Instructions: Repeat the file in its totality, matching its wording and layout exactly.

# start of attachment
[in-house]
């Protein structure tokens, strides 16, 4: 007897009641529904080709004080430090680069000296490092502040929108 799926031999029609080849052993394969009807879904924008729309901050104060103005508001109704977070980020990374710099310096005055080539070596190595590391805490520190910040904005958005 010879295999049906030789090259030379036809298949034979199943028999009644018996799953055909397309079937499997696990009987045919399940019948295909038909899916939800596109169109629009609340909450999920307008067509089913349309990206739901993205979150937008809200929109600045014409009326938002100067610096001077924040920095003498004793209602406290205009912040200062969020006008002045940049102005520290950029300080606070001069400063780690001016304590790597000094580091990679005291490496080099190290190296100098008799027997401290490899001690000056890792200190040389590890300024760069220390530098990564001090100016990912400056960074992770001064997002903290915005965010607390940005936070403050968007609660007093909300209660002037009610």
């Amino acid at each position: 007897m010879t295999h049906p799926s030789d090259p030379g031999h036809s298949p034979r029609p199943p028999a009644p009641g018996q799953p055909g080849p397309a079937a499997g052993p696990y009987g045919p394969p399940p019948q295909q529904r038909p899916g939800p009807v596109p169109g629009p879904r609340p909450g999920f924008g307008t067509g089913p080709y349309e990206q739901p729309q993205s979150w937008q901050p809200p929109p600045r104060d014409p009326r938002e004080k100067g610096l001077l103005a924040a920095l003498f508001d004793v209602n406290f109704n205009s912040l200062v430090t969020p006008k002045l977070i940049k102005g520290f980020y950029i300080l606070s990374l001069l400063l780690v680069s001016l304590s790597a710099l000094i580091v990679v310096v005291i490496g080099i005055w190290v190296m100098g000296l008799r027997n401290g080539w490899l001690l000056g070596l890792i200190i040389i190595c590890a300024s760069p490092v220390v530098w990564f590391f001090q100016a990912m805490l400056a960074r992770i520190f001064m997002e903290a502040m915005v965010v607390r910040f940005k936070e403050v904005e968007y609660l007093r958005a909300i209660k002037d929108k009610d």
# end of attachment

[in-house]
């Protein structure tokens, strides 16, 4: 007897009641529904080709004080430090680069000296490092502040929108 799926031999029609080849052993394969009807879904924008729309901050104060103005508001109704977070980020990374710099310096005055080539070596190595590391805490520190910040904005958005 010879295999049906030789090259030379036809298949034979199943028999009644018996799953055909397309079937499997696990009987045919399940019948295909038909899916939800596109169109629009609340909450999920307008067509089913349309990206739901993205979150937008809200929109600045014409009326938002100067610096001077924040920095003498004793209602406290205009912040200062969020006008002045940049102005520290950029300080606070001069400063780690001016304590790597000094580091990679005291490496080099190290190296100098008799027997401290490899001690000056890792200190040389590890300024760069220390530098990564001090100016990912400056960074992770001064997002903290915005965010607390940005936070403050968007609660007093909300209660002037009610």
């Amino acid at each position: 007897m010879t295999h049906p799926s030789d090259p030379g031999h036809s298949p034979r029609p199943p028999a009644p009641g018996q799953p055909g080849p397309a079937a499997g052993p696990y009987g045919p394969p399940p019948q295909q529904r038909p899916g939800p009807v596109p169109g629009p879904r609340p909450g999920f924008g307008t067509g089913p080709y349309e990206q739901p729309q993205s979150w937008q901050p809200p929109p600045r104060d014409p009326r938002e004080k100067g610096l001077l103005a924040a920095l003498f508001d004793v209602n406290f109704n205009s912040l200062v430090t969020p006008k002045l977070i940049k102005g520290f980020y950029i300080l606070s990374l001069l400063l780690v680069s001016l304590s790597a710099l000094i580091v990679v310096v005291i490496g080099i005055w190290v190296m100098g000296l008799r027997n401290g080539w490899l001690l000056g070596l890792i200190i040389i190595c590890a300024s760069p490092v220390v530098w990564f590391f001090q100016a990912m805490l400056a960074r992770i520190f001064m997002e903290a502040m915005v965010v607390r910040f940005k936070e403050v904005e968007y609660l007093r958005a909300i209660k002037d929108k009610d």